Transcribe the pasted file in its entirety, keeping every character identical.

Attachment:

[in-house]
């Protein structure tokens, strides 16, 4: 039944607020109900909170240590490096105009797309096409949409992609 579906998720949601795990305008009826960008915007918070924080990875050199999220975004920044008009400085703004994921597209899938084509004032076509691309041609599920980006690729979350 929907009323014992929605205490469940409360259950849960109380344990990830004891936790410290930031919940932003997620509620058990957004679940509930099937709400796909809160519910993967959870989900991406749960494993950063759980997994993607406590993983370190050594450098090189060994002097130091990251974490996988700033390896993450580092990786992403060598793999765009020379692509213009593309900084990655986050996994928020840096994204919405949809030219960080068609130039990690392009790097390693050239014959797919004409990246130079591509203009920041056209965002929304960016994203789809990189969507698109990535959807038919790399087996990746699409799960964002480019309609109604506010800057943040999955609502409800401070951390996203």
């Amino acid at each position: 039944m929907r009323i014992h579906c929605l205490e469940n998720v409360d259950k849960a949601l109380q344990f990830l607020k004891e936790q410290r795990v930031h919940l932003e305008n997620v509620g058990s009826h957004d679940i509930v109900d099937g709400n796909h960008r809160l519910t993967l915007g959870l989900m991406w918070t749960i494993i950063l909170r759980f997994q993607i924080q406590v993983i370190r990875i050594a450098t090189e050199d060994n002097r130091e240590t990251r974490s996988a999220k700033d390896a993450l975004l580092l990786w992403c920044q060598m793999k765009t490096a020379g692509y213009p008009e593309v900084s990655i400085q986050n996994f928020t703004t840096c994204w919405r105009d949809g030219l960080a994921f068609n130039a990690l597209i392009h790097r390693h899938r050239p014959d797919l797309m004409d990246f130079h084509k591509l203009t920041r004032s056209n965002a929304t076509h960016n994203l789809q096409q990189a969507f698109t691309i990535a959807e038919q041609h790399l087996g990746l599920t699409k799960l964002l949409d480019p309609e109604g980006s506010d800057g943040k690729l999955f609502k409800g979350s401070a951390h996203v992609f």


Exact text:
[in-house]
């Protein structure tokens, strides 16, 4: 039944607020109900909170240590490096105009797309096409949409992609 579906998720949601795990305008009826960008915007918070924080990875050199999220975004920044008009400085703004994921597209899938084509004032076509691309041609599920980006690729979350 929907009323014992929605205490469940409360259950849960109380344990990830004891936790410290930031919940932003997620509620058990957004679940509930099937709400796909809160519910993967959870989900991406749960494993950063759980997994993607406590993983370190050594450098090189060994002097130091990251974490996988700033390896993450580092990786992403060598793999765009020379692509213009593309900084990655986050996994928020840096994204919405949809030219960080068609130039990690392009790097390693050239014959797919004409990246130079591509203009920041056209965002929304960016994203789809990189969507698109990535959807038919790399087996990746699409799960964002480019309609109604506010800057943040999955609502409800401070951390996203």
């Amino acid at each position: 039944m929907r009323i014992h579906c929605l205490e469940n998720v409360d259950k849960a949601l109380q344990f990830l607020k004891e936790q410290r795990v930031h919940l932003e305008n997620v509620g058990s009826h957004d679940i509930v109900d099937g709400n796909h960008r809160l519910t993967l915007g959870l989900m991406w918070t749960i494993i950063l909170r759980f997994q993607i924080q406590v993983i370190r990875i050594a450098t090189e050199d060994n002097r130091e240590t990251r974490s996988a999220k700033d390896a993450l975004l580092l990786w992403c920044q060598m793999k765009t490096a020379g692509y213009p008009e593309v900084s990655i400085q986050n996994f928020t703004t840096c994204w919405r105009d949809g030219l960080a994921f068609n130039a990690l597209i392009h790097r390693h899938r050239p014959d797919l797309m004409d990246f130079h084509k591509l203009t920041r004032s056209n965002a929304t076509h960016n994203l789809q096409q990189a969507f698109t691309i990535a959807e038919q041609h790399l087996g990746l599920t699409k799960l964002l949409d480019p309609e109604g980006s506010d800057g943040k690729l999955f609502k409800g979350s401070a951390h996203v992609f």